(Persia Digest) – Tararan, or Delaram, is a village located 6kms from Tafresh in central Iran. It is home to 200 families with 175 physicians.
Be that as it may, the village is rather quiet today. Its inhabitants are either in Tehran, Arak, or abroad. Presently, only forty families reside here. But it comes back to life during holidays and celebrations when everyone returns.
I find our way to the orchards and the 1500-year old walnut tree known as the Tree of Anoushirvan. I meet one of the villagers along the way and ask him the reason for the high number of trained physicians who have emerged from this village. He tells me some things are inherited and some things are seen. People looked at one another and followed in each other’s footsteps to educate themselves. Of course, the effect of walnuts and almonds must also not be ignored. As kids, we always had pockets full of walnuts and almonds and ate those instead of sweets.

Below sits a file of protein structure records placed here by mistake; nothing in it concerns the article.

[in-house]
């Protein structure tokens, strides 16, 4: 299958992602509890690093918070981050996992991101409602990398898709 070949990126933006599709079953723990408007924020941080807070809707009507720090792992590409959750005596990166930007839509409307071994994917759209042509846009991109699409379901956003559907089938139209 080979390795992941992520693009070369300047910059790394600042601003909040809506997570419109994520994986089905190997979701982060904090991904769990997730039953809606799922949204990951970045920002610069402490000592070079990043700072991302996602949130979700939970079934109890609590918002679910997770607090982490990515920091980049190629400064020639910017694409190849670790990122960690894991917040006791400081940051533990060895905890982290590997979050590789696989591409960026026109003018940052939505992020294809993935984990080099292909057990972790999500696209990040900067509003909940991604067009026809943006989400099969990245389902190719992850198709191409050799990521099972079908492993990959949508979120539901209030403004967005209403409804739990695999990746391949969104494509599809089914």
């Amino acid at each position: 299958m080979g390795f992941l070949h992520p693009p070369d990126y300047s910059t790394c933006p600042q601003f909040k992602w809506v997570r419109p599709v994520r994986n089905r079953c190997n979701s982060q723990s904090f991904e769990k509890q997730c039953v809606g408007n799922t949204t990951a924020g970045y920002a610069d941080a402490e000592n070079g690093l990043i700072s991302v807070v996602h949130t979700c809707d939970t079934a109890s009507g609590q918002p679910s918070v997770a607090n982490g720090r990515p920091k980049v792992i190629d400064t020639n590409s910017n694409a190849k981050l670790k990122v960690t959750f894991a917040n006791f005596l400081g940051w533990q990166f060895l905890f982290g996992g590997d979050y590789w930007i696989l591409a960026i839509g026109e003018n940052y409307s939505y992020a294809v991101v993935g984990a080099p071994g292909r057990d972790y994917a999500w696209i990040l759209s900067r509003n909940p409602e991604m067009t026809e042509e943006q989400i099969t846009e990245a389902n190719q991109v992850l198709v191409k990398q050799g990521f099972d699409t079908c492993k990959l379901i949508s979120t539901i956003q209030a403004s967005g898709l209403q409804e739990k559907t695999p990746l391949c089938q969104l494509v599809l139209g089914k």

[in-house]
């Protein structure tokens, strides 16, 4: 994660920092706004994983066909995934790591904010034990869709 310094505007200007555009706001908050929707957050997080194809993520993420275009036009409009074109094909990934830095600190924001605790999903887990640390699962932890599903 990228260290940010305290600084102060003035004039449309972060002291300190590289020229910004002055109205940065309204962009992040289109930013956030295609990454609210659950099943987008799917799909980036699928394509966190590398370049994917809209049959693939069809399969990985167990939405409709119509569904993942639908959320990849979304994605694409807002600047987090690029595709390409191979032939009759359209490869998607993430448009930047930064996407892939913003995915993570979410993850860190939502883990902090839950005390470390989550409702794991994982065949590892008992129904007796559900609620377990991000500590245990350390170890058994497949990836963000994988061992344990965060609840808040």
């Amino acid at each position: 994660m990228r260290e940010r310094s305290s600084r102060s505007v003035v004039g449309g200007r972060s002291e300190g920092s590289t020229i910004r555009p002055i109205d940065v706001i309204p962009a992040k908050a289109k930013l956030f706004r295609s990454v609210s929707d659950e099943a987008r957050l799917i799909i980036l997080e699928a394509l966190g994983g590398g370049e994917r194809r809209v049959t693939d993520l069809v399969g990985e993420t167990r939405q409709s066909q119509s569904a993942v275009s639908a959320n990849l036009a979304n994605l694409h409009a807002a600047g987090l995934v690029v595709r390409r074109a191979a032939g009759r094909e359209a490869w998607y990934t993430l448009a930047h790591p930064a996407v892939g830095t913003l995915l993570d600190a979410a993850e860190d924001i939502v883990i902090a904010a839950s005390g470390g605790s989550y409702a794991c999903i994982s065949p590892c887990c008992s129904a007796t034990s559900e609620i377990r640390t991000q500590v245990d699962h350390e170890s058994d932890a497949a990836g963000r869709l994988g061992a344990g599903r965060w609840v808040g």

One of the villagers is a retired rear-admiral who did not turn to medicine for his love of mathematics. He tells us: “I think the talent comes from walnuts too! I always eat a handful of walnuts with breakfast every morning.”
We reach the legendary walnut tree at the end of the road. According to the locals, it was planted here by the great Persian king, Anoushirvan Sassanid. I pick a couple of walnuts, sit under the tree, and begin eating them in silence while thinking about the villagers with the astringent taste of walnuts in my mouth. This village is also the birthplace of Professor Ardeshir Ghavamzadeh, the father of Iran’s bone marrow transplant. Truly, in this heavenly environment with such fresh live foods, why would all its inhabitants interested in educating themselves not all become doctors and engineers?
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